The Current

Apple and FBI encryption battle pits privacy against security

The FBI wants access to encrypted contents on Syed Farook's iPhone, one of the San Bernardino killers. Apple is refusing to comply saying: to create a backdoor for one investigation would mean the door would never be closed again for anyone. The Current weighs security vs. privacy.
Apple's refusal to comply with FBI request to access San Bernadino shooter's communications is a line in the sand, says president of B2B News Network, Jen Evans. (Josh Edelson/AFP/Getty Images)

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People's privacy is protected. I don't want anybody willy-nilly going through my phone, or looking at my pictures of my children. But I also don't want to live in a country where the bad guys know there's a way for them to be absolutely beyond the law.- James  Comey , director of the FBI in an interview with 60 minutes

It's a battle of the Titans: Apple versus the FBI, and the stakes couldn't be higher. 

It starts with a dilemma for the FBI. The iPhone of Syed Farook, one of the attackers who killed fourteen people in San Bernardino, California, is locked.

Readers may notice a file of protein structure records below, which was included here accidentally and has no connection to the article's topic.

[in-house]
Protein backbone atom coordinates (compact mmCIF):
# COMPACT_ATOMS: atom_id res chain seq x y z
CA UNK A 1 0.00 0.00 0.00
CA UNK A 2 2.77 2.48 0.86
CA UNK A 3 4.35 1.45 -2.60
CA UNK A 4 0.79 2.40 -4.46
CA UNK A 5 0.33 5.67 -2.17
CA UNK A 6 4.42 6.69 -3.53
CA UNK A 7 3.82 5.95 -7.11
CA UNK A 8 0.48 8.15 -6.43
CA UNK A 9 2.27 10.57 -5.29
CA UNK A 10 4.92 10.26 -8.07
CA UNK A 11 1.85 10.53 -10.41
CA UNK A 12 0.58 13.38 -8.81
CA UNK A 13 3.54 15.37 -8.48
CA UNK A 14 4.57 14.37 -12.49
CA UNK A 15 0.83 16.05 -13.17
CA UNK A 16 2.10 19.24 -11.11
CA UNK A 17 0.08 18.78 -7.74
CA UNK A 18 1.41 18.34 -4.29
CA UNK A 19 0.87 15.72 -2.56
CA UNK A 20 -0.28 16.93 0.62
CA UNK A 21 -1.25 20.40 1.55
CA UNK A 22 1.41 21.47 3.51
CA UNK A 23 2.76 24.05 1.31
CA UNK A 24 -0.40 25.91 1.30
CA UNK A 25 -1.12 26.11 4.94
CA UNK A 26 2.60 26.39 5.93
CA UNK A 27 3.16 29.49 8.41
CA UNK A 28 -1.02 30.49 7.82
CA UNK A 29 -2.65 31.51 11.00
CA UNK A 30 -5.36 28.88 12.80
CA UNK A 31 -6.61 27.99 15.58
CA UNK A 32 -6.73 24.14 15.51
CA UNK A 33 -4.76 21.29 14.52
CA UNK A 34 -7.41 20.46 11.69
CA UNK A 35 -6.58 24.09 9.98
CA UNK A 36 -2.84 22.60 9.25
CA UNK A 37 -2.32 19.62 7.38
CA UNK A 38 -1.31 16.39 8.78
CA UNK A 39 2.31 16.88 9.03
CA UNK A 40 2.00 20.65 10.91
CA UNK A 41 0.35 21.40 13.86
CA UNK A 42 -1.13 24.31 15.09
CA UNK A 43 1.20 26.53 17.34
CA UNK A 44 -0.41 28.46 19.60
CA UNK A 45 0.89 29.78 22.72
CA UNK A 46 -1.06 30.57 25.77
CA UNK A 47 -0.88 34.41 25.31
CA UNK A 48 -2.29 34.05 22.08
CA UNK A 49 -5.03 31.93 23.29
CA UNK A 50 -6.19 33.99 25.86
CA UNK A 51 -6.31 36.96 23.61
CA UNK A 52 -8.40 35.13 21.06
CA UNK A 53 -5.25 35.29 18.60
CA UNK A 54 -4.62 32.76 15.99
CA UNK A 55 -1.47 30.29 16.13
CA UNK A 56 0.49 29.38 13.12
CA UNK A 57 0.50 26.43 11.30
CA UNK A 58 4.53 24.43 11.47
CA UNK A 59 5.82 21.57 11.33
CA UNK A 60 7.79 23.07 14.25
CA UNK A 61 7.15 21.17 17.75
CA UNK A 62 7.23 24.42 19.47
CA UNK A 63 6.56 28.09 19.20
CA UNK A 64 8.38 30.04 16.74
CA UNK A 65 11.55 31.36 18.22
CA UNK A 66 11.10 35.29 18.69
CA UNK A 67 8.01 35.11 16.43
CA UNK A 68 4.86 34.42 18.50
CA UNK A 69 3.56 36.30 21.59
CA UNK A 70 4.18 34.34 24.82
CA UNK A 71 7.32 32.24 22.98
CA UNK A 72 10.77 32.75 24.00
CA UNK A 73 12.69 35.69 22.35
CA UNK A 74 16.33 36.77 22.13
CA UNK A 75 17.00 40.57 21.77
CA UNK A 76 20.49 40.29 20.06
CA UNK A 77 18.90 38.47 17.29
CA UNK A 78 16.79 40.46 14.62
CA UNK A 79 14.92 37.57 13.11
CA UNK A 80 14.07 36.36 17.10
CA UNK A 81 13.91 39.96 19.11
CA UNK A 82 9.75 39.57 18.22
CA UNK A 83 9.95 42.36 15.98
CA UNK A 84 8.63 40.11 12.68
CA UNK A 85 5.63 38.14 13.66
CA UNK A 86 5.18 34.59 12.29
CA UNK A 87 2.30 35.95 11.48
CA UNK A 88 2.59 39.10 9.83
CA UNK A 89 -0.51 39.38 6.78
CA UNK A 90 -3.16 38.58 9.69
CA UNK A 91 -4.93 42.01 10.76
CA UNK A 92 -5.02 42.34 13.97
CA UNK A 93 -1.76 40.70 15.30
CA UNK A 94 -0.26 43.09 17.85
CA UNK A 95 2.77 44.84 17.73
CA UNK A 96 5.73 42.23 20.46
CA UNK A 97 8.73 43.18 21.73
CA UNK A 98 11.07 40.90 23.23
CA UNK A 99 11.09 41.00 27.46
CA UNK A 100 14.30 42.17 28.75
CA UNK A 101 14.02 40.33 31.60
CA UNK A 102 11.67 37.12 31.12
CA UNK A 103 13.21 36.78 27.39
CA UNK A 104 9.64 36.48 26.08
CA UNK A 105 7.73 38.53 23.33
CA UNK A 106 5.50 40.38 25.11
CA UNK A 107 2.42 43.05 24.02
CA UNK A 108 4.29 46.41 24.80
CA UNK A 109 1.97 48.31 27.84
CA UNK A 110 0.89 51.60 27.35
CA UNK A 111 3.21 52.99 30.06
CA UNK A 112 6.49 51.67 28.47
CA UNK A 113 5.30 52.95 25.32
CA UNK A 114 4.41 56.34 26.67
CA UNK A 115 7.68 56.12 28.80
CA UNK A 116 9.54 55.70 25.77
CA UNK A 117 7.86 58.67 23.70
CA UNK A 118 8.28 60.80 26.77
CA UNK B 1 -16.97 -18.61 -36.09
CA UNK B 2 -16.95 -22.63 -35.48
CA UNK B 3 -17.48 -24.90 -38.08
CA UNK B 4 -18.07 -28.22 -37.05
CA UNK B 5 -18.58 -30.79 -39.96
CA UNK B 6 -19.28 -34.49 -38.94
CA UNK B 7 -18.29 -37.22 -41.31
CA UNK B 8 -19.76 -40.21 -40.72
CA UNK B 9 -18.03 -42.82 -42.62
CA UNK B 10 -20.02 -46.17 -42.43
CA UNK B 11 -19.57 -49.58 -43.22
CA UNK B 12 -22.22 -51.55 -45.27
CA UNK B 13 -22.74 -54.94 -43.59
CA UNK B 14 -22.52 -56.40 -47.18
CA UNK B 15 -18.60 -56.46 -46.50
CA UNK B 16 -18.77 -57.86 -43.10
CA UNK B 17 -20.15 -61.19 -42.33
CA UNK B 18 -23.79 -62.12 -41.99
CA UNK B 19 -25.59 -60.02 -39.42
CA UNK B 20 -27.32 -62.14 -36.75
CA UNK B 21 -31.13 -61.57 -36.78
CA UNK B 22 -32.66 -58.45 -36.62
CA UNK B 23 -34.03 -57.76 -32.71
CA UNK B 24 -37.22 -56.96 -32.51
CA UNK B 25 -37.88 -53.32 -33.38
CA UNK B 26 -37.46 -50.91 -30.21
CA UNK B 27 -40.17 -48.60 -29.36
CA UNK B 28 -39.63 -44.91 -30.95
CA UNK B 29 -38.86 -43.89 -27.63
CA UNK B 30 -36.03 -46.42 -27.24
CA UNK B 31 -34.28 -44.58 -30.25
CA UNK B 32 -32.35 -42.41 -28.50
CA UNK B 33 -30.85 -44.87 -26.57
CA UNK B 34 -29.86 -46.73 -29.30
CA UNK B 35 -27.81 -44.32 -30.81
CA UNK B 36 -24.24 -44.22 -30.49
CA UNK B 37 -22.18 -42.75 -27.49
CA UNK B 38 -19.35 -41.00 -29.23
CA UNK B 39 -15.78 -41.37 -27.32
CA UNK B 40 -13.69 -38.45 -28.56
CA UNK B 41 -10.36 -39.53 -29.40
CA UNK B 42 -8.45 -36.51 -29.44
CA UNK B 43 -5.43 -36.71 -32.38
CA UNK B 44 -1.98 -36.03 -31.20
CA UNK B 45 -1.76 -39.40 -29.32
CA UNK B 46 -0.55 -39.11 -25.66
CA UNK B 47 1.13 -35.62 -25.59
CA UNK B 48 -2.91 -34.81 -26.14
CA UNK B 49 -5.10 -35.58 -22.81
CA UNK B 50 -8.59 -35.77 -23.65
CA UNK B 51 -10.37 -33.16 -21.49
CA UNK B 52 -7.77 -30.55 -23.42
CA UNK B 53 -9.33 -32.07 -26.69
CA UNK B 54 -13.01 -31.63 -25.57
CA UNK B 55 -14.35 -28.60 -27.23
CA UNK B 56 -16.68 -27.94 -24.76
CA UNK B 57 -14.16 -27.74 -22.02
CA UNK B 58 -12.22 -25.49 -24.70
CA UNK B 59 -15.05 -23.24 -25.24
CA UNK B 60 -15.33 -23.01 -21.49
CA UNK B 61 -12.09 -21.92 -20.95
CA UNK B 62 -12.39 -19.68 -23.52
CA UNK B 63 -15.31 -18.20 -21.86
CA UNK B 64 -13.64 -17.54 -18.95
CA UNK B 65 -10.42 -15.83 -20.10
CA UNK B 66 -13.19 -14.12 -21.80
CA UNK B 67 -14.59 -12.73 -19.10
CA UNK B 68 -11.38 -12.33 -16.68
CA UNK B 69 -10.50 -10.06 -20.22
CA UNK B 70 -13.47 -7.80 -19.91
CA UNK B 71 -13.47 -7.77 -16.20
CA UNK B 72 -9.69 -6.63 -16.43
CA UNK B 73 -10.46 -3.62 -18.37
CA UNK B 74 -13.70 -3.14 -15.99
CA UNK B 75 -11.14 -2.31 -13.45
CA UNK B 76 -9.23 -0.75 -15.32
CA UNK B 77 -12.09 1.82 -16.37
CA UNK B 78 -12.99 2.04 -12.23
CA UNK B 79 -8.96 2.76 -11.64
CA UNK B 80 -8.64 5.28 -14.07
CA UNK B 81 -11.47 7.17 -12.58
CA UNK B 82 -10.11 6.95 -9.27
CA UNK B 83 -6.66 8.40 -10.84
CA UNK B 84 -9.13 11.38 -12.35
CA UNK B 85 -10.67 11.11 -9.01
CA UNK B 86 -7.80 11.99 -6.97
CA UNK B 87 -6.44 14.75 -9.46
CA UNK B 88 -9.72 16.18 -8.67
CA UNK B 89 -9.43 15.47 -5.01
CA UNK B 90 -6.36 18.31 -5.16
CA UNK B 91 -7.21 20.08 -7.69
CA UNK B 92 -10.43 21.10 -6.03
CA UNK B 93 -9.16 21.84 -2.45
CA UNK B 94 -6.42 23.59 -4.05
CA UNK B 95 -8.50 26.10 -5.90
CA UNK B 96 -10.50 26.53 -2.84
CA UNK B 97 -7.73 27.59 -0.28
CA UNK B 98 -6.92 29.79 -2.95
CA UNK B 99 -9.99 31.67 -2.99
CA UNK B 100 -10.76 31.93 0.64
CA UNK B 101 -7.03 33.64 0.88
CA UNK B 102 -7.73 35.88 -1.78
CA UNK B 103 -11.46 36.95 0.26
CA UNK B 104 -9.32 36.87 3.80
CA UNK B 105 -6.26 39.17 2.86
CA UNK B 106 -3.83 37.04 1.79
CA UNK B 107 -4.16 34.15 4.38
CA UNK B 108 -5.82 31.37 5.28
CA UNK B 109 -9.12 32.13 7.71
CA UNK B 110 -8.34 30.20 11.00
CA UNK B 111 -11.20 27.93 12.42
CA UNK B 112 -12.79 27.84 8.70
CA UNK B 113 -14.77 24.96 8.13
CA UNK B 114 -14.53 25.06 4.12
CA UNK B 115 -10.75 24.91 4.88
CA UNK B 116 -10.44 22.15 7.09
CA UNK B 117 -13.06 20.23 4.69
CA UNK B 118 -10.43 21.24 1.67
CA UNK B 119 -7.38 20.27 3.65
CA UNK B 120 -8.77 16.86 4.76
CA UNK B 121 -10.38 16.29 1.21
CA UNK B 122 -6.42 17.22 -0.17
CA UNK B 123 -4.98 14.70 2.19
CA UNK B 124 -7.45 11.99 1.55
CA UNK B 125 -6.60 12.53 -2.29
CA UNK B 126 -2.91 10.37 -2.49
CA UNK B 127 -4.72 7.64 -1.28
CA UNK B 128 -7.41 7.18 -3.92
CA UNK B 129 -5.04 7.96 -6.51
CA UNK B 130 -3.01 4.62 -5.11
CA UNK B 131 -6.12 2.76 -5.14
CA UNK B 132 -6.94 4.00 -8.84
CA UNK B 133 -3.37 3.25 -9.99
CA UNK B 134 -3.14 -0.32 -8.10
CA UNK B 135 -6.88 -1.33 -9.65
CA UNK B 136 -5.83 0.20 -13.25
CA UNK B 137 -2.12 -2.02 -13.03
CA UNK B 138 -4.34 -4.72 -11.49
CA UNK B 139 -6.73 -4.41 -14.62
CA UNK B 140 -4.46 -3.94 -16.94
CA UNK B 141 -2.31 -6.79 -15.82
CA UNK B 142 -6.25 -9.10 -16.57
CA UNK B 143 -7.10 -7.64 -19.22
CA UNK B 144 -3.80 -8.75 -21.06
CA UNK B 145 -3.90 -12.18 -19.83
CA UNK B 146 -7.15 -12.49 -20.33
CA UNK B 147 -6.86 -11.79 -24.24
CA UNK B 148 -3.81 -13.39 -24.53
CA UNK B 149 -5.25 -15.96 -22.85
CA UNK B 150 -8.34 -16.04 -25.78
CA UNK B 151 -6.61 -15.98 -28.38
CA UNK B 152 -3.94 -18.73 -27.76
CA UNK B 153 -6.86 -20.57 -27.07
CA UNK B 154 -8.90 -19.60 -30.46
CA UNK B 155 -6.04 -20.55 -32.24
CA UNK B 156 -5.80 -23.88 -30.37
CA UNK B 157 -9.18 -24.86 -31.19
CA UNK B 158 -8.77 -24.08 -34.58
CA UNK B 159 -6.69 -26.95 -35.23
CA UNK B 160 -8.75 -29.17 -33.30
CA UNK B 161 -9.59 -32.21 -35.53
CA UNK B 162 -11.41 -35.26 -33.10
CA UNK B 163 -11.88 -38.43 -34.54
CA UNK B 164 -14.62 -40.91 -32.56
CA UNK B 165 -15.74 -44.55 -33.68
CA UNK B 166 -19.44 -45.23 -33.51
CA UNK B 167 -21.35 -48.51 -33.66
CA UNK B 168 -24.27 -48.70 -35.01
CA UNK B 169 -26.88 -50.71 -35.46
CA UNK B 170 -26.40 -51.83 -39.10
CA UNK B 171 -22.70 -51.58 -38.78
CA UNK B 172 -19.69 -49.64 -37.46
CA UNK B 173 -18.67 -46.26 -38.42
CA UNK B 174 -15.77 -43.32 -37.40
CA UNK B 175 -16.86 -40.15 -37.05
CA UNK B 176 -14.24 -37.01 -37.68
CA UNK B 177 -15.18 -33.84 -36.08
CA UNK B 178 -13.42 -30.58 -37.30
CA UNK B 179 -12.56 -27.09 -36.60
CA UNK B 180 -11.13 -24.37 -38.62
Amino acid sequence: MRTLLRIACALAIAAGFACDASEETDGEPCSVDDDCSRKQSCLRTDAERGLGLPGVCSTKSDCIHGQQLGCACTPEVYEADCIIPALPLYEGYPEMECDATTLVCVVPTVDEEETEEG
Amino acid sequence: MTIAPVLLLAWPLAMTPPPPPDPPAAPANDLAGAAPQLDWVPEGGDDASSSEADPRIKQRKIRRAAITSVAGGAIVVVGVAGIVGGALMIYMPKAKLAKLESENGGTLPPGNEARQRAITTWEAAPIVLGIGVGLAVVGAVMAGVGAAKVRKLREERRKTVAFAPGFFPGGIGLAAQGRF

The FBI wants to examine the iPhone to determine whether Farook and his wife had planned the shooting directly with the Islamic State. But the phone has a four digit security code, and  even with a search warrant, the FBI can't crack it. In fact, it's so strongly encrypted that even the manufacturer, Apple, says that it can't break in. 

Should Apple have to allow the FBI to access an iPhone owned by one of the San Bernadino shooters? (Michaela Rehle/Reuters)

And when a federal judge ordered the tech giant to comply this week, its CEO Tim Cook drew a line in the sand, arguing that its customers should know that their data is private and secure. 

Cook said allowing access — even in this one case  — would have far-reaching implications. But White House press secretary Josh Earnest, disagreed.

We're not asking Apple to redesign its products or to create a new back door to its products. This is a much more specific request that the Department of Justice has put forward.- Josh Earnest, White House Press Secretary

It's a delicate balance between security and privacy.

Guests in this segment:

  • David Skillicorn, professor of computing at Queen's University and the author of Knowledge Discovery for Counter-terrorism and Law Enforcement
  • Jen Evans, president of B2B News Network, a site for business-to-business news. 

What do you think of Apple's drawing the line on privacy? Are there instances when they should make an exception in the name of national security?

Send us an email. Comment on our Facebook page or tweet us @TheCurrentCBC.

This segment was produced by The Current's Pacinthe Mattar and Catherine Kalbfleisch.